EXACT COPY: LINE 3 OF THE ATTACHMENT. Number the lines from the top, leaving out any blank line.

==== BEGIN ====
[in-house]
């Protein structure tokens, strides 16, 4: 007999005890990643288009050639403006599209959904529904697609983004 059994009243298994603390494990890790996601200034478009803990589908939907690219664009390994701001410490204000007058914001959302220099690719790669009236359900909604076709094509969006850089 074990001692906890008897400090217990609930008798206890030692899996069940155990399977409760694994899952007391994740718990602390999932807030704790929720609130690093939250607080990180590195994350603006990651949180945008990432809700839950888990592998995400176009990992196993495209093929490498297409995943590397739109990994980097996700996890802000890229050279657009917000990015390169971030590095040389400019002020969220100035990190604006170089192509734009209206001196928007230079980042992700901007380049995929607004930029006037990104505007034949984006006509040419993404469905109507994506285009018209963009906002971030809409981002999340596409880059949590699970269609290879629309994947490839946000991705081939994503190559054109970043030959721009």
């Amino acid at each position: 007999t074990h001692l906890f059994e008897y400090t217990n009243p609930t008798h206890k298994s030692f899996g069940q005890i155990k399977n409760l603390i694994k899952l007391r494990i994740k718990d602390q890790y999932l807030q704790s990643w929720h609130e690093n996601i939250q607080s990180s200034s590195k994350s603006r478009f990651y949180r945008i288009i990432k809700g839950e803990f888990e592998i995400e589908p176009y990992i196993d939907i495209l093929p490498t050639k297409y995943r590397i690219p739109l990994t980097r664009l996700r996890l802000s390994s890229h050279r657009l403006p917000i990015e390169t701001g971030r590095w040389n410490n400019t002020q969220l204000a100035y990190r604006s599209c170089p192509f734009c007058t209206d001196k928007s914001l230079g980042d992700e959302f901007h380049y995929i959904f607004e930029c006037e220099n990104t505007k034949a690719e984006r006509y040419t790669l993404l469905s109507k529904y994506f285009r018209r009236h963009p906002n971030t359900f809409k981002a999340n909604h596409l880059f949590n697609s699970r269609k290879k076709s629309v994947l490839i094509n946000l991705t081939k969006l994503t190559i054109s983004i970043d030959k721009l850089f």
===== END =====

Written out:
């Amino acid at each position: 007999t074990h001692l906890f059994e008897y400090t217990n009243p609930t008798h206890k298994s030692f899996g069940q005890i155990k399977n409760l603390i694994k899952l007391r494990i994740k718990d602390q890790y999932l807030q704790s990643w929720h609130e690093n996601i939250q607080s990180s200034s590195k994350s603006r478009f990651y949180r945008i288009i990432k809700g839950e803990f888990e592998i995400e589908p176009y990992i196993d939907i495209l093929p490498t050639k297409y995943r590397i690219p739109l990994t980097r664009l996700r996890l802000s390994s890229h050279r657009l403006p917000i990015e390169t701001g971030r590095w040389n410490n400019t002020q969220l204000a100035y990190r604006s599209c170089p192509f734009c007058t209206d001196k928007s914001l230079g980042d992700e959302f901007h380049y995929i959904f607004e930029c006037e220099n990104t505007k034949a690719e984006r006509y040419t790669l993404l469905s109507k529904y994506f285009r018209r009236h963009p906002n971030t359900f809409k981002a999340n909604h596409l880059f949590n697609s699970r269609k290879k076709s629309v994947l490839i094509n946000l991705t081939k969006l994503t190559i054109s983004i970043d030959k721009l850089f």